Substance abuse can affect any socioeconomic class, gender, race, and profession. Nursing is certainly not immune to the pitfalls of this terrible disease. Nurses are entrusted to protect the patients in their care from harm at all times. This protection includes the ability to perform at a high level of critical thinking. Caring for patients while under the duress of substance abuse puts the entire nursing process in harm's way.

Prior to the 1980s, before substance abuse was recognized as a disease, nurses were relieved of duty and/or had their nursing license revoked with little recourse or treatment options when found to have a substance abuse disorder. Since that time, many states have enacted non-disciplinary rehabilitation programs to assist nurses with recovery. These intensive programs allow the nurse to gradually return to the working environment once it can be established and confirmed that the nurse is safe to practice in a clinical setting.

RELATED: What Are Some of the Challenges of Being a Substance Abuse Nurse?

Although alcohol has been a main source for substance abuse disorders, there are more mind-altering and dangerous options for those with an addiction disease. Chemical changes occur in the brain of an addict, making it more and more challenging to recover and rehabilitate from the abuse. The earlier the disease and abuse is recognized and treated, the better the outcome for recovery for the nurse and the option to return to the work environment.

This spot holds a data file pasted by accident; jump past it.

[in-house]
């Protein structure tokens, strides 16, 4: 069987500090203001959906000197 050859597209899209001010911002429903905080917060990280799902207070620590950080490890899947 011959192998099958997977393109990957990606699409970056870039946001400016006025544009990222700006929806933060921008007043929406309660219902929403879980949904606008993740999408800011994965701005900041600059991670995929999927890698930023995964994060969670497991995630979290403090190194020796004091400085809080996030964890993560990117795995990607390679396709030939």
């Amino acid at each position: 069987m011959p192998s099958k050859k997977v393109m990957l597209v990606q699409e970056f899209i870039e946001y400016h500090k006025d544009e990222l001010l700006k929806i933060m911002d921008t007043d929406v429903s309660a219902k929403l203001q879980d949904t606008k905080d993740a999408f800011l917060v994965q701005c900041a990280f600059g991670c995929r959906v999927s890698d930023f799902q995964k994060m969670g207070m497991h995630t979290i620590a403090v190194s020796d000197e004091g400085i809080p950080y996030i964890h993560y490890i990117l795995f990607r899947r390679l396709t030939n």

A unique challenge to the nursing profession and substance abuse is the access to narcotic medications. Diversion of these drugs for self-use is not only harmful to the nurse, but is also unethical in the failure to protect the patient from harm by diverting the drugs from the patient. Furthermore, the impairment of the nurse may endanger the life of the patient in their care.

Identifying nurses who have a substance abuse disorder and assisting them to find appropriate treatment programs can save lives. Signs of impairment can include extended absence, frequent trips to the restroom, arriving late and leaving early, excessive medication errors, isolation from colleagues, inappropriate emotional outbursts, or diminished alertness.

RELATED: What Different Settings Do Addiction Nurses Work In and What Are Their Job Duties in Each Setting?

Once a substance abuse disorder is suspected, the nurse is typically placed on leave until an investigation can be conducted. The nursing leadership team and human resource leaders are required to, in most states, report the abuse to the Board of Nursing (BON) and the local police authority. Each BON has a process for investigation and varying levels of programs to assist nurses through recovery. The Nurse Practice Act for each state will define the process for programs in the state to assist the nurse with returning to work once they are safe to practice.

Many states offer a graduated program of returning to work where there is oversight of the nurse with strict restrictions on the work environment. These restrictions can include a weekly check-in with a nursing leader, a weekly or monthly report to the BON, restrictions on shift assignments such as no night shift work, or complete removal of the nurse from clinical practice such as an advice nurse or case-manager role.

The National Council of State Boards of Nursing, who oversees each BON, has many resources for nurses and nurse leaders on addressing the disease of substance abuse disorder. Nurses should check with their local Board of Nursing to learn the process of reporting substance abuse disorders and the programs that are offered for recovery and rehabilitation in the state(s) in which they are licensed.

RELATED: How to Become a Substance Abuse Nurse

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